Real geography is continuous, but standard models in population genetics are based on discrete, well-mixed populations. As a result, many methods of analyzing genetic data assume that samples are a random draw from a well-mixed population, but are applied to clustered samples from populations that are structured clinally over space. Here, we use simulations of populations living in continuous geography to study the impacts of dispersal and sampling strategy on population genetic summary statistics, demographic inference, and genome-wide association studies (GWAS). We find that most common summary statistics have distributions that differ substantially from those seen in well-mixed populations, especially when Wright's neighborhood size is < 100 and sampling is spatially clustered. "Stepping-stone" models reproduce some of these effects, but discretizing the landscape introduces artifacts that in some cases are exacerbated at higher resolutions. The combination of low dispersal and clustered sampling causes demographic inference from the site frequency spectrum to infer more turbulent demographic histories, but averaged results across multiple simulations revealed surprisingly little systematic bias. We also show that the combination of spatially autocorrelated environments and limited dispersal causes GWAS to identify spurious signals of genetic association with purely environmentally determined phenotypes, and that this bias is only partially corrected by regressing out principal components of ancestry. Last, we discuss the relevance of our simulation results for inference from genetic variation in real organisms.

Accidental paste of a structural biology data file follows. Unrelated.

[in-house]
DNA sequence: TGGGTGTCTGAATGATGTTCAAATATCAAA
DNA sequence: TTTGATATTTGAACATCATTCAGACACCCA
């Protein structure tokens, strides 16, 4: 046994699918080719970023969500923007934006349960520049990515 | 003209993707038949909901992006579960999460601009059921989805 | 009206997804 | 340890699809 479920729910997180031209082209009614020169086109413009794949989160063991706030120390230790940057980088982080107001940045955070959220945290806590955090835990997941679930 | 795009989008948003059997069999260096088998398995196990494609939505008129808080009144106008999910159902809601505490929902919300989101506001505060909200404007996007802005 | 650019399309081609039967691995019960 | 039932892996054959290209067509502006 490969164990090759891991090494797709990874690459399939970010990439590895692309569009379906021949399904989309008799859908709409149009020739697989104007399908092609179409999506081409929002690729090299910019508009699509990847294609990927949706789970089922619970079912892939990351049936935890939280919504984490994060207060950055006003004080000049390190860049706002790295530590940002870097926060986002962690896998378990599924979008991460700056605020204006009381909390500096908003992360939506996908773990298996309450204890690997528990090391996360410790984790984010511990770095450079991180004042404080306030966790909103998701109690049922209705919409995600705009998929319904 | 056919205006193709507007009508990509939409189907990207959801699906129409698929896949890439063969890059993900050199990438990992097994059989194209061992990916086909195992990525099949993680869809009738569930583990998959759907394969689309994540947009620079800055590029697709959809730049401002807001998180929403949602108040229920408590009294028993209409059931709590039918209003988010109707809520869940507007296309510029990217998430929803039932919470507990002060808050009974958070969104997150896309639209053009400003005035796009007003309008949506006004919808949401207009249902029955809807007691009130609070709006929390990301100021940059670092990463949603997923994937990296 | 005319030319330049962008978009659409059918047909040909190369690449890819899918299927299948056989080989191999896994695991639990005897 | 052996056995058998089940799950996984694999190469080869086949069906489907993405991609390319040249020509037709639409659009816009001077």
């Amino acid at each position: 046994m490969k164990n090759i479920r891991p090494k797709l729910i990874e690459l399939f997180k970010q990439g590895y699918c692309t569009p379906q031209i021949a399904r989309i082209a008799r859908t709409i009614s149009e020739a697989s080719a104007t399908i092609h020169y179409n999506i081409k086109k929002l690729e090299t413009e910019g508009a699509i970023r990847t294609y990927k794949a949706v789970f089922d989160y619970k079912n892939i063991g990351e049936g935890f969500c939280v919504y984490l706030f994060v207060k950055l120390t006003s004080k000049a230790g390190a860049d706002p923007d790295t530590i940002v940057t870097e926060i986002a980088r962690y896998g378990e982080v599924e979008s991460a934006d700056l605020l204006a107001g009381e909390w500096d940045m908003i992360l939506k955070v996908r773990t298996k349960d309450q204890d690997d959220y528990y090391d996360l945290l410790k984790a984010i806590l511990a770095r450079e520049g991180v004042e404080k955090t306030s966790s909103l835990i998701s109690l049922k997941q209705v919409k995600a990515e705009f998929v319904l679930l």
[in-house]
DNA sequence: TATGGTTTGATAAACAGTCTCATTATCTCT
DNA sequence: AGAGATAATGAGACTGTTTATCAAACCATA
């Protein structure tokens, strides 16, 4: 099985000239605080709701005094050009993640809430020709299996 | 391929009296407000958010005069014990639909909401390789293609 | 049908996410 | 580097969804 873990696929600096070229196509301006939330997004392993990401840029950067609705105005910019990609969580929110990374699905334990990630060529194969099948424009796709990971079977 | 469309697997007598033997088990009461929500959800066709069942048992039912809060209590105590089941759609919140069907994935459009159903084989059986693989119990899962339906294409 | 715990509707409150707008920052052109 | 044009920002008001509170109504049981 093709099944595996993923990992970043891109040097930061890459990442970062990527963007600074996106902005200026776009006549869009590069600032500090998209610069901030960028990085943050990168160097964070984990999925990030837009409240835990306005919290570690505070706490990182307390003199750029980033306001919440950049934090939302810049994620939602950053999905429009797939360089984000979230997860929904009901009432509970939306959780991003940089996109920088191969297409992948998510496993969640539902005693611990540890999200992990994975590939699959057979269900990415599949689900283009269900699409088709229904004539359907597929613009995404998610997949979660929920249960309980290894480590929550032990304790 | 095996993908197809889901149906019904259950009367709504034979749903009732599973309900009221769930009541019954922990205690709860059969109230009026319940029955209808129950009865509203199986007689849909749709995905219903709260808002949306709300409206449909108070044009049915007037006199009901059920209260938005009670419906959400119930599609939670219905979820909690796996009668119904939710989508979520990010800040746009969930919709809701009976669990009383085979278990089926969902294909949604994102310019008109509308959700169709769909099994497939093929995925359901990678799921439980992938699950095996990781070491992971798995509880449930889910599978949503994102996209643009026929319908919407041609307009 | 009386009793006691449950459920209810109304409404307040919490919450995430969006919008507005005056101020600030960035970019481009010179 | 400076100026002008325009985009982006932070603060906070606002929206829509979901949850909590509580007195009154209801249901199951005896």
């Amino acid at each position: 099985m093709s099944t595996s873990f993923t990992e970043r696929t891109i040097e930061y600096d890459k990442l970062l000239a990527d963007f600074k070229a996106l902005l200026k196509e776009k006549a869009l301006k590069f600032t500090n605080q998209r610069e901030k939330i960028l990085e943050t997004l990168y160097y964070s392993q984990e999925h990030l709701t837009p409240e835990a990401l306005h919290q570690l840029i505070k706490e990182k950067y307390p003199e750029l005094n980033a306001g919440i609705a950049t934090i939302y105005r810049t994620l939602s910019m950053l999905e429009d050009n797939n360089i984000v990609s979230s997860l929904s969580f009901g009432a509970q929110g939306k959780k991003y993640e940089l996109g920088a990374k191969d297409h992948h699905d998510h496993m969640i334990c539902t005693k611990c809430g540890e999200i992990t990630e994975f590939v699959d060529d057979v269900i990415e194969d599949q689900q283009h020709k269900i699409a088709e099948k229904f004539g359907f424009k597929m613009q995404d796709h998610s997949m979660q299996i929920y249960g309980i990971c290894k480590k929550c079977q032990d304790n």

Keywords: GWAS; demography; haplotype block sharing; population structure; space.
Copyright © 2020 by the Genetics Society of America.